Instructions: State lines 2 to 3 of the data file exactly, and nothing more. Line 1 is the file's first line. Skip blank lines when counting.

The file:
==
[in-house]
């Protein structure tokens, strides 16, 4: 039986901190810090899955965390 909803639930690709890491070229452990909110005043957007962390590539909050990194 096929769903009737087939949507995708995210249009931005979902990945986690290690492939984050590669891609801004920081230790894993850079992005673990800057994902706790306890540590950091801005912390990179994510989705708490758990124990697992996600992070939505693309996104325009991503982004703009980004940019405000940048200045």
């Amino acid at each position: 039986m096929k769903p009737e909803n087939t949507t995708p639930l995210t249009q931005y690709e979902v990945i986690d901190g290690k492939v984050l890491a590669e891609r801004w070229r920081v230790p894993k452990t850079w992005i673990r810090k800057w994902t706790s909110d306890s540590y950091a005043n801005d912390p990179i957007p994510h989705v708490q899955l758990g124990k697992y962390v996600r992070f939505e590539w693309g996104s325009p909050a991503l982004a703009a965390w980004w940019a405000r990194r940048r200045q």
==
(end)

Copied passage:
């Protein structure tokens, strides 16, 4: 039986901190810090899955965390 909803639930690709890491070229452990909110005043957007962390590539909050990194 096929769903009737087939949507995708995210249009931005979902990945986690290690492939984050590669891609801004920081230790894993850079992005673990800057994902706790306890540590950091801005912390990179994510989705708490758990124990697992996600992070939505693309996104325009991503982004703009980004940019405000940048200045």
């Amino acid at each position: 039986m096929k769903p009737e909803n087939t949507t995708p639930l995210t249009q931005y690709e979902v990945i986690d901190g290690k492939v984050l890491a590669e891609r801004w070229r920081v230790p894993k452990t850079w992005i673990r810090k800057w994902t706790s909110d306890s540590y950091a005043n801005d912390p990179i957007p994510h989705v708490q899955l758990g124990k697992y962390v996600r992070f939505e590539w693309g996104s325009p909050a991503l982004a703009a965390w980004w940019a405000r990194r940048r200045q």